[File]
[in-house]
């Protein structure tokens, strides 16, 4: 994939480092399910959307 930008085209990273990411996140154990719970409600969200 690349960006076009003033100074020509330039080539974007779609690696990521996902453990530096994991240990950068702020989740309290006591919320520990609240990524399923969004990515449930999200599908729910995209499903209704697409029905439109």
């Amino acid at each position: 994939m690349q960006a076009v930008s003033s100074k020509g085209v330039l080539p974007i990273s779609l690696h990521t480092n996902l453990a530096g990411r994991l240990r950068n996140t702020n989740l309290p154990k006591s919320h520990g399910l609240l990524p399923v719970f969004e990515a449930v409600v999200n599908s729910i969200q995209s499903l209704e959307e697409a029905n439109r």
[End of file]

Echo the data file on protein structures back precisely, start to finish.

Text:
[in-house]
């Protein structure tokens, strides 16, 4: 994939480092399910959307 930008085209990273990411996140154990719970409600969200 690349960006076009003033100074020509330039080539974007779609690696990521996902453990530096994991240990950068702020989740309290006591919320520990609240990524399923969004990515449930999200599908729910995209499903209704697409029905439109």
């Amino acid at each position: 994939m690349q960006a076009v930008s003033s100074k020509g085209v330039l080539p974007i990273s779609l690696h990521t480092n996902l453990a530096g990411r994991l240990r950068n996140t702020n989740l309290p154990k006591s919320h520990g399910l609240l990524p399923v719970f969004e990515a449930v409600v999200n599908s729910i969200q995209s499903l209704e959307e697409a029905n439109r």